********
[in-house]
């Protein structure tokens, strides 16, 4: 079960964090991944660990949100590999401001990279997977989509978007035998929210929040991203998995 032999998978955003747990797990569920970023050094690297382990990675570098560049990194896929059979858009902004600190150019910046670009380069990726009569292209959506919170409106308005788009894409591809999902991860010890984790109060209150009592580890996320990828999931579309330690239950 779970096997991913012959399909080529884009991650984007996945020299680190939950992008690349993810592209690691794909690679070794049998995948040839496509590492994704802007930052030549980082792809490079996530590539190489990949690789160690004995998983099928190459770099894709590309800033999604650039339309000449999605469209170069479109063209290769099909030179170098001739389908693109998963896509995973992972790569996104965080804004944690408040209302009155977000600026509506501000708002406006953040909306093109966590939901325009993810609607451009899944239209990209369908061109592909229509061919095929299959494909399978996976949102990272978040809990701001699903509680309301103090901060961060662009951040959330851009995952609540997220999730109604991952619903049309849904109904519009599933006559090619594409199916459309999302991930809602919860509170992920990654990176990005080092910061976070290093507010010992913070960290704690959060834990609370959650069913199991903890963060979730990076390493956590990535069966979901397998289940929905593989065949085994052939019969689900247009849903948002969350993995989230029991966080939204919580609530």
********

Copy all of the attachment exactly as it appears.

[in-house]
């Protein structure tokens, strides 16, 4: 079960964090991944660990949100590999401001990279997977989509978007035998929210929040991203998995 032999998978955003747990797990569920970023050094690297382990990675570098560049990194896929059979858009902004600190150019910046670009380069990726009569292209959506919170409106308005788009894409591809999902991860010890984790109060209150009592580890996320990828999931579309330690239950 779970096997991913012959399909080529884009991650984007996945020299680190939950992008690349993810592209690691794909690679070794049998995948040839496509590492994704802007930052030549980082792809490079996530590539190489990949690789160690004995998983099928190459770099894709590309800033999604650039339309000449999605469209170069479109063209290769099909030179170098001739389908693109998963896509995973992972790569996104965080804004944690408040209302009155977000600026509506501000708002406006953040909306093109966590939901325009993810609607451009899944239209990209369908061109592909229509061919095929299959494909399978996976949102990272978040809990701001699903509680309301103090901060961060662009951040959330851009995952609540997220999730109604991952619903049309849904109904519009599933006559090619594409199916459309999302991930809602919860509170992920990654990176990005080092910061976070290093507010010992913070960290704690959060834990609370959650069913199991903890963060979730990076390493956590990535069966979901397998289940929905593989065949085994052939019969689900247009849903948002969350993995989230029991966080939204919580609530």